In November 2021, tourism in Thailand was in the early stages of the Test & Go program for vaccinated travelers. The Thai capital, Bangkok, bustled with the activities of its 8 million inhabitants. For the most part, tourists were still as rare as hen’s teeth.
Some tours were operating and prices seemed reasonable. While there have been times when group tours have been fun and informative, I prefer walking tours, bike tours, and small groups or private tours. Large tours often involve mandatory shopping stops, and shopping is one of my least favorite activities.
On this trip, I departed from my usual modus operandi and booked a group tour to a floating market and a train market. In essence, I signed up for a group tour that was primarily devoted to shopping. 🤣
The tour picked me up at my hotel in a van that had room for about eight or nine tourists. The guide said we would transfer to a bus for the drive to Damnoen Saduak Floating Market. It is located in Ratchaburi Province about 60 miles (100km) southwest of Bangkok.
The bus transfer never happened because there were only eight on the tour plus the guide and driver. Most of the drive to the market was on a multi-lane highway. Thai limited-access highways often have parallel roads on each side for local traffic and highway services like gas stations.
The stations have all of the things you might need on a road trip and they are right next to the highway.
The source of all knowledge, Wikipedia, provides a good description of Damnoen Saduak Floating Market:
Damnoen Saduak Floating Market consists of a maze of narrow khlongs (canals). Female traders, often wearing traditional mo hom apparel (blue farmers’ shirts) with wide-brimmed straw hats (ngob) use sampans (small wooden boats) to sell their wares, often produce. These boats are often full of vegetables and colorful fruits that are photogenic, and these images are used for tourism promotion. The market is often the busiest in the morning from 07:00 to 09:00 and is active until noon. A roof was built for the market so that it could be operated every day and all day.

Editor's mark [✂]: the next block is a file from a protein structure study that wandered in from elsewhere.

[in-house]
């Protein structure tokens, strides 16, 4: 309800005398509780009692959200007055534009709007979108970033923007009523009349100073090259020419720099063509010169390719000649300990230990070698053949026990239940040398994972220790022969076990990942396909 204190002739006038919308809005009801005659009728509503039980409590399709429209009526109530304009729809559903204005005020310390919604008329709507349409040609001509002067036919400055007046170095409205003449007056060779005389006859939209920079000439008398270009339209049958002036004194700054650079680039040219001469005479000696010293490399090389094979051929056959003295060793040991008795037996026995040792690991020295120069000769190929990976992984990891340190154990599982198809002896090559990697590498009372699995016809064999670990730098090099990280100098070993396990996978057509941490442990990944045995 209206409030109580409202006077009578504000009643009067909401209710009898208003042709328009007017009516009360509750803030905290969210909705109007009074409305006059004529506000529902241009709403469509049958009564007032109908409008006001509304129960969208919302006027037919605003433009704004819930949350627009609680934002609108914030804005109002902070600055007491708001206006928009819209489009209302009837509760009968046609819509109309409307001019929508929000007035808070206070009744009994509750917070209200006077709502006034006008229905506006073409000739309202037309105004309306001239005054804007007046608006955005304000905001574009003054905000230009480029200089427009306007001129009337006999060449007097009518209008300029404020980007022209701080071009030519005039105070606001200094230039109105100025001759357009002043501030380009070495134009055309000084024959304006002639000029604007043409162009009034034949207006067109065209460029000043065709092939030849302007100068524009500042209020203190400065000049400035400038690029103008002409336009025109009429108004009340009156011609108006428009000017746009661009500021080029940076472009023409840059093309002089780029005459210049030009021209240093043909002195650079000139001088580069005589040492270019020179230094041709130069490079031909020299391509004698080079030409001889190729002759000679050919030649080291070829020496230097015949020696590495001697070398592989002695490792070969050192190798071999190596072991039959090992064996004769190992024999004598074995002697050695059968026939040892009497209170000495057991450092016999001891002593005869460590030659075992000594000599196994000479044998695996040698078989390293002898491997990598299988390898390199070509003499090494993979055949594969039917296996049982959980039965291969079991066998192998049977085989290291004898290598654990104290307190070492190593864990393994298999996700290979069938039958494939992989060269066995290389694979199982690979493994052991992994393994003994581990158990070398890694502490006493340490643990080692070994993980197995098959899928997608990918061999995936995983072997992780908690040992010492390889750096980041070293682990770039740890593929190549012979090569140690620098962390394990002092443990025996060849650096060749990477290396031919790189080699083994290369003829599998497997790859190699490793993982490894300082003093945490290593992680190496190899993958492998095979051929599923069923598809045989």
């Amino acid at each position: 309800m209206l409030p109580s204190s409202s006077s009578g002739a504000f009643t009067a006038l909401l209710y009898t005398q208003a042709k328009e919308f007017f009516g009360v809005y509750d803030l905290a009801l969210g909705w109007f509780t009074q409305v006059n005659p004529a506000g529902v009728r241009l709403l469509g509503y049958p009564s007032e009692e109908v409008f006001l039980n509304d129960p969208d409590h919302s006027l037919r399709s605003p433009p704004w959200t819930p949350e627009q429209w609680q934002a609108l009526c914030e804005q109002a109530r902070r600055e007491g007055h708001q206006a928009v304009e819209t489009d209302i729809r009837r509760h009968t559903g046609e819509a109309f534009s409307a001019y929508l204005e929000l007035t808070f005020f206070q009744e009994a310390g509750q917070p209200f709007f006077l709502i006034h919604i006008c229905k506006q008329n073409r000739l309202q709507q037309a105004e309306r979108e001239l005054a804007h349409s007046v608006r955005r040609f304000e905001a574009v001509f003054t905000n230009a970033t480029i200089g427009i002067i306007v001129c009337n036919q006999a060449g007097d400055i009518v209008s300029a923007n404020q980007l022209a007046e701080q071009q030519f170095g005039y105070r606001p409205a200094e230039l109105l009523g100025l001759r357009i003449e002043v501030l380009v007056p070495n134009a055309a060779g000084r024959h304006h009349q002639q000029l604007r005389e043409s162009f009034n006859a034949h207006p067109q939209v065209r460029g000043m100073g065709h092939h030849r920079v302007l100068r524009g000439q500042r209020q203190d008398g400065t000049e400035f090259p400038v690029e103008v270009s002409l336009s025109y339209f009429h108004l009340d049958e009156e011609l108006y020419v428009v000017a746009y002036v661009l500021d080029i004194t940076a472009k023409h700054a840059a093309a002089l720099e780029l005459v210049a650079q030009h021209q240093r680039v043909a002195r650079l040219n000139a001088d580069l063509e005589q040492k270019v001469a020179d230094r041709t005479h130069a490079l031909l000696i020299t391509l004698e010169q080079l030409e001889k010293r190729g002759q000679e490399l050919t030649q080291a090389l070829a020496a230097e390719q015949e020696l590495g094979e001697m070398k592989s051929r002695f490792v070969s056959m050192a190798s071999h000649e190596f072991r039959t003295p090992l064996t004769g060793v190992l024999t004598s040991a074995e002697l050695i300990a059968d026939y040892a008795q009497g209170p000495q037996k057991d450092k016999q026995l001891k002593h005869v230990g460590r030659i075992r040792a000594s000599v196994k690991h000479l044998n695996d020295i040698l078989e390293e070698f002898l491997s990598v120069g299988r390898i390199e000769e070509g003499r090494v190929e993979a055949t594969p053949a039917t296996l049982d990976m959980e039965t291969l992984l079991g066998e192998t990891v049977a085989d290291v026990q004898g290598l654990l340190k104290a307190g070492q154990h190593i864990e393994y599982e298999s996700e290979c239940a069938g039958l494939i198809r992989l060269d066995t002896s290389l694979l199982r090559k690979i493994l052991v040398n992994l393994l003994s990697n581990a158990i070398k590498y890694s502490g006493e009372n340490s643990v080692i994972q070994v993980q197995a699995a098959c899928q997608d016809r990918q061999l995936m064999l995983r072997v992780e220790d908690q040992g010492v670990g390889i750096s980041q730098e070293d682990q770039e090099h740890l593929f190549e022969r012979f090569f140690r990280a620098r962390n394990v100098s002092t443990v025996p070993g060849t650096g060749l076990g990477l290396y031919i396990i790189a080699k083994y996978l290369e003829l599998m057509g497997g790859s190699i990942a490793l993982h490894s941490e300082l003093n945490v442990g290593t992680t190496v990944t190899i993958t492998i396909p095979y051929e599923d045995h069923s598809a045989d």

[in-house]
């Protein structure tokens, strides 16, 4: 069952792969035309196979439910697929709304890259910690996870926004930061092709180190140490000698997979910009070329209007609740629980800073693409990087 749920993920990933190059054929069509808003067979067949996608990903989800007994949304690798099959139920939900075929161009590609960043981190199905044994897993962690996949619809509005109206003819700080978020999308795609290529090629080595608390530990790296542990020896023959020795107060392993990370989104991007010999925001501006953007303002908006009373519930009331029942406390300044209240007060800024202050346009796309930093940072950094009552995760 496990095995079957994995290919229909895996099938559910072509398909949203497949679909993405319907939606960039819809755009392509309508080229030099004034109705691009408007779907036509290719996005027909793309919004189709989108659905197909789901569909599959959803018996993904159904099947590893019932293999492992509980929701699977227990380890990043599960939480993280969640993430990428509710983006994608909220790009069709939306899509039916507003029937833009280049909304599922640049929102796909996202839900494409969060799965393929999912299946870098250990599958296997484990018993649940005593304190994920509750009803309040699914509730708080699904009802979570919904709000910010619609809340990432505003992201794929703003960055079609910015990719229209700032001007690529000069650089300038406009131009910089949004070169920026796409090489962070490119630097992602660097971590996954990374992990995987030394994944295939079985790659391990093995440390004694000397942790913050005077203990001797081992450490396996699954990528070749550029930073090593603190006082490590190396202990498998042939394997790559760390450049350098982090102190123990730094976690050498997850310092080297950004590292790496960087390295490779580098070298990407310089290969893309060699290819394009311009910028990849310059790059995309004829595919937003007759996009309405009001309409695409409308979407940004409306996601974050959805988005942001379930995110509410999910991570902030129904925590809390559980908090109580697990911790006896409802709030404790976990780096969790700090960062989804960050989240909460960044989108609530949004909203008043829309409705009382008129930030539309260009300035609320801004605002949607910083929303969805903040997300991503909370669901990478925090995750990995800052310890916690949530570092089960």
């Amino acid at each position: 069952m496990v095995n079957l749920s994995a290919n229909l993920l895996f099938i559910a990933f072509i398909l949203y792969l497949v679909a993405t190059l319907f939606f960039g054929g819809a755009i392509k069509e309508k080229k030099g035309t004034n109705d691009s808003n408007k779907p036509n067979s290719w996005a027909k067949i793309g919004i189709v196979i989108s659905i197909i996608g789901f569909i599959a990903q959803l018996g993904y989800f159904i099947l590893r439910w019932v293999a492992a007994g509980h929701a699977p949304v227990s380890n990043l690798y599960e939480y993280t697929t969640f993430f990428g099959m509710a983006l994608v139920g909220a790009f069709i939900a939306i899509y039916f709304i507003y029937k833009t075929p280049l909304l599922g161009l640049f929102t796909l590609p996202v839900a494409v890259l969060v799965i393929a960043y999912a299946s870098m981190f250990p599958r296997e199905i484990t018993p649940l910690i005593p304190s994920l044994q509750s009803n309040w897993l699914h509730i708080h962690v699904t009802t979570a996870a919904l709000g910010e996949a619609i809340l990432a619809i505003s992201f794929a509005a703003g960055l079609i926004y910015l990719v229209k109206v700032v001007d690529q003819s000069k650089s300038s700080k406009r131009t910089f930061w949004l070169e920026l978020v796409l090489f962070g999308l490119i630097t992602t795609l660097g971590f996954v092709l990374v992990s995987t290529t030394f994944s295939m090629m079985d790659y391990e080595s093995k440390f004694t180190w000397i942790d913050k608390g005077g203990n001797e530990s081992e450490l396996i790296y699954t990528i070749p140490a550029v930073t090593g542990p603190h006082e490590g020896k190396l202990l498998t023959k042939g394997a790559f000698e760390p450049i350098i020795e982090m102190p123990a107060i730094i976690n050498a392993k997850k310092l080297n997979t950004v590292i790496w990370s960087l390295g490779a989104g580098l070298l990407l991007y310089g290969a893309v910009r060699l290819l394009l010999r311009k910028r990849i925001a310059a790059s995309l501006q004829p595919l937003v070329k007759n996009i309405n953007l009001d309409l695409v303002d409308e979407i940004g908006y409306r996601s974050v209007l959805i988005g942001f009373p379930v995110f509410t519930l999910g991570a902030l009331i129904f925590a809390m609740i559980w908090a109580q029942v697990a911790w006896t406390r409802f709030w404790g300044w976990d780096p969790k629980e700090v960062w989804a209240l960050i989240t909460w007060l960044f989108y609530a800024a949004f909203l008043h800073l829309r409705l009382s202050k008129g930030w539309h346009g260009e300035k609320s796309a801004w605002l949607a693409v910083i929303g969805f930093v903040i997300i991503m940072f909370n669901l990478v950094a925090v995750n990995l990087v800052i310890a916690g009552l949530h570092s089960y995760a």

The floating market is crowded with tourists and is considered a tourist trap. As such, the wares tend to be overpriced. Bargaining is a common practice, although the prices of souvenirs and food are generally fixed within a few baht. Canoe cooks can be found preparing and selling boat noodles. The floating market also has been noted to lack cultural authenticity, although it remains a popular destination for both foreign and domestic tourists. (Citations omitted)
I’d visited this floating market about 10 years ago. Just like in Phuket, there were few tourists. You may not recognize it because of the lack of tourists, but Damnoen Saduak Floating Market has been featured in several films. A canal chase scene in the Bond film The Man with the Golden Gun (1974) was filmed here, and the 2008 film Bangkok Dangerous starring Nicolas Cage includes a scene that takes place at the market.
Other areas were busy with women selling produce from boats.
Roofed souvenir stands and restaurants lined canals. Pre Covid, tourists would have been numerous here.
I bargained for a few knick-knacks at the souvenir stands. With few buyers, I thought merchants might give good discounts. Someone who knew how to shop and what to look for might have had a field day.
Touring the canals in a sampan was the part of the experience I most enjoyed. The small wooden boats held three or four tourists. A Thai lady paddled us along through the maze of canals. The only cost for the ride was a tip. I tipped generously for paddling us around for 20 minutes.
Vendors approached us on the canals. I bought a beer before the ice cream lady approached. Coconut ice cream would have been better on a warm day.
Outside the floating market, the canal cruise passed private homes, farms and businesses.
This floating market was much more impressive the first time I visited. Ten years ago, the market had many more sampans selling goods and long-tailed boats plying the canals. Throngs of tourists while being a hassle at times, also added to the experience. Even though Wikipedia calls it a tourist trap, I’d recommend a one-time visit to Damnoen Saduak Floating Market once tourism returns.
The primary reason I took this tour was to see the market that the train drives through. That will be the next post.